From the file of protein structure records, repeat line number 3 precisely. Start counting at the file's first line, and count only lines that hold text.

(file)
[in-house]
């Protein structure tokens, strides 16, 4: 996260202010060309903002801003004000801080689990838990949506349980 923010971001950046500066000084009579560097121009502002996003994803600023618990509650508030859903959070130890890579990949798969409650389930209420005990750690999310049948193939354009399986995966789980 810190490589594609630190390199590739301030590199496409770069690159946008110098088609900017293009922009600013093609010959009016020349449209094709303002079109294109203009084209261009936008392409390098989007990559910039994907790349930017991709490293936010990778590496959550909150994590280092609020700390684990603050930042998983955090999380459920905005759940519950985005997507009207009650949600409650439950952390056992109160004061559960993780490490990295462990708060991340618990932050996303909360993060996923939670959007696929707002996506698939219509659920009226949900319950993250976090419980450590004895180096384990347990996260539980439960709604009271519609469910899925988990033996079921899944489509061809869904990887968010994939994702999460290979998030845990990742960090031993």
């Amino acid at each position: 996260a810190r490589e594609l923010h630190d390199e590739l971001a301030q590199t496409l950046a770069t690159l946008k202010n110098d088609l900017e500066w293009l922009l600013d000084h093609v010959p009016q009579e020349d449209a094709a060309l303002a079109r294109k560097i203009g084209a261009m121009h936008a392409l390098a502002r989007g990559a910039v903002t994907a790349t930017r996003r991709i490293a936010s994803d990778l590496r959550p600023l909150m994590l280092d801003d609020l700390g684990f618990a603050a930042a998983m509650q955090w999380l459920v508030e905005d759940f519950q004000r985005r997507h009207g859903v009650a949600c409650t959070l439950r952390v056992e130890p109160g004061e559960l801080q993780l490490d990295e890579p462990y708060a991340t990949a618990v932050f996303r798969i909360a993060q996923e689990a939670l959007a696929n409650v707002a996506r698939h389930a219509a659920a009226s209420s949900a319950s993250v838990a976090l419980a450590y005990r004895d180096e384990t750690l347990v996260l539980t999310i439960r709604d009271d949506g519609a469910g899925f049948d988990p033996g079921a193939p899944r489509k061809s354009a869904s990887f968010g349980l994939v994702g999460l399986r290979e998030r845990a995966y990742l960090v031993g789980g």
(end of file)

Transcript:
């Amino acid at each position: 996260a810190r490589e594609l923010h630190d390199e590739l971001a301030q590199t496409l950046a770069t690159l946008k202010n110098d088609l900017e500066w293009l922009l600013d000084h093609v010959p009016q009579e020349d449209a094709a060309l303002a079109r294109k560097i203009g084209a261009m121009h936008a392409l390098a502002r989007g990559a910039v903002t994907a790349t930017r996003r991709i490293a936010s994803d990778l590496r959550p600023l909150m994590l280092d801003d609020l700390g684990f618990a603050a930042a998983m509650q955090w999380l459920v508030e905005d759940f519950q004000r985005r997507h009207g859903v009650a949600c409650t959070l439950r952390v056992e130890p109160g004061e559960l801080q993780l490490d990295e890579p462990y708060a991340t990949a618990v932050f996303r798969i909360a993060q996923e689990a939670l959007a696929n409650v707002a996506r698939h389930a219509a659920a009226s209420s949900a319950s993250v838990a976090l419980a450590y005990r004895d180096e384990t750690l347990v996260l539980t999310i439960r709604d009271d949506g519609a469910g899925f049948d988990p033996g079921a193939p899944r489509k061809s354009a869904s990887f968010g349980l994939v994702g999460l399986r290979e998030r845990a995966y990742l960090v031993g789980g």